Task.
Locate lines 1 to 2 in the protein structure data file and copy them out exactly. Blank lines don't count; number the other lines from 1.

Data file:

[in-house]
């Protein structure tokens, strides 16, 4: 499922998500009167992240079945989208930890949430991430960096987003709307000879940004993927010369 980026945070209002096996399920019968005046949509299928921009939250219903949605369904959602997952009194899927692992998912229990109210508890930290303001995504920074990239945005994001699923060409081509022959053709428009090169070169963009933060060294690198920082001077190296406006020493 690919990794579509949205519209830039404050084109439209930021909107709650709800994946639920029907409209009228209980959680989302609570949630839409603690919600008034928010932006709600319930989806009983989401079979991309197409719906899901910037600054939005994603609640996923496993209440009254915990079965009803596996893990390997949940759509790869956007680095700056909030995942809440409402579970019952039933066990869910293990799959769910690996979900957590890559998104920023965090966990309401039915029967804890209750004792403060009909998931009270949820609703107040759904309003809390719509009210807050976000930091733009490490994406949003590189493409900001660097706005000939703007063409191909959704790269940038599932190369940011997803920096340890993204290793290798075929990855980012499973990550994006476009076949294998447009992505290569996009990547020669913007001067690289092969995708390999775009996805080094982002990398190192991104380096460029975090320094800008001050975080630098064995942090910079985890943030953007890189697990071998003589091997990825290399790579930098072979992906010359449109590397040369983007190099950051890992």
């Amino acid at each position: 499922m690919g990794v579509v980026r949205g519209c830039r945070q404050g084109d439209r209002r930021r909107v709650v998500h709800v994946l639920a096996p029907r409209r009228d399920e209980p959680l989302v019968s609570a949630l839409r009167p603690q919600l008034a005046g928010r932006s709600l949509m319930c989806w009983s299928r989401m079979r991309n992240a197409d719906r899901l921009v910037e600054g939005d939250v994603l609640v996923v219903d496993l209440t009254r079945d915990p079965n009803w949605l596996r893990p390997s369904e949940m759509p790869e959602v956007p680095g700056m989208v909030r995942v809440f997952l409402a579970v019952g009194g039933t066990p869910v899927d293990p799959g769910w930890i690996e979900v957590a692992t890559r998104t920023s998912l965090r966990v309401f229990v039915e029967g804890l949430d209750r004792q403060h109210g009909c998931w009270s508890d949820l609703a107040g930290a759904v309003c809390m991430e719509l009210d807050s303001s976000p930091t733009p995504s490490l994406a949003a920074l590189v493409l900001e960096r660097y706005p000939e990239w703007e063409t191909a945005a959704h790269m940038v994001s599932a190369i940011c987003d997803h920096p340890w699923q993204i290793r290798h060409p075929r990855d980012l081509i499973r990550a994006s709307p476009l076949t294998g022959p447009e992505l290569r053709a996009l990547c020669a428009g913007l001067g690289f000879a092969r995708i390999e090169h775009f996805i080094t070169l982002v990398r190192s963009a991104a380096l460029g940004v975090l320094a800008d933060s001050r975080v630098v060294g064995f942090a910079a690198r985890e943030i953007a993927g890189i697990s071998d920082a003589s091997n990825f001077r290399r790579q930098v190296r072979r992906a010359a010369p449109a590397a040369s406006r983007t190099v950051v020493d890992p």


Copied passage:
[in-house]
């Protein structure tokens, strides 16, 4: 499922998500009167992240079945989208930890949430991430960096987003709307000879940004993927010369 980026945070209002096996399920019968005046949509299928921009939250219903949605369904959602997952009194899927692992998912229990109210508890930290303001995504920074990239945005994001699923060409081509022959053709428009090169070169963009933060060294690198920082001077190296406006020493 690919990794579509949205519209830039404050084109439209930021909107709650709800994946639920029907409209009228209980959680989302609570949630839409603690919600008034928010932006709600319930989806009983989401079979991309197409719906899901910037600054939005994603609640996923496993209440009254915990079965009803596996893990390997949940759509790869956007680095700056909030995942809440409402579970019952039933066990869910293990799959769910690996979900957590890559998104920023965090966990309401039915029967804890209750004792403060009909998931009270949820609703107040759904309003809390719509009210807050976000930091733009490490994406949003590189493409900001660097706005000939703007063409191909959704790269940038599932190369940011997803920096340890993204290793290798075929990855980012499973990550994006476009076949294998447009992505290569996009990547020669913007001067690289092969995708390999775009996805080094982002990398190192991104380096460029975090320094800008001050975080630098064995942090910079985890943030953007890189697990071998003589091997990825290399790579930098072979992906010359449109590397040369983007190099950051890992």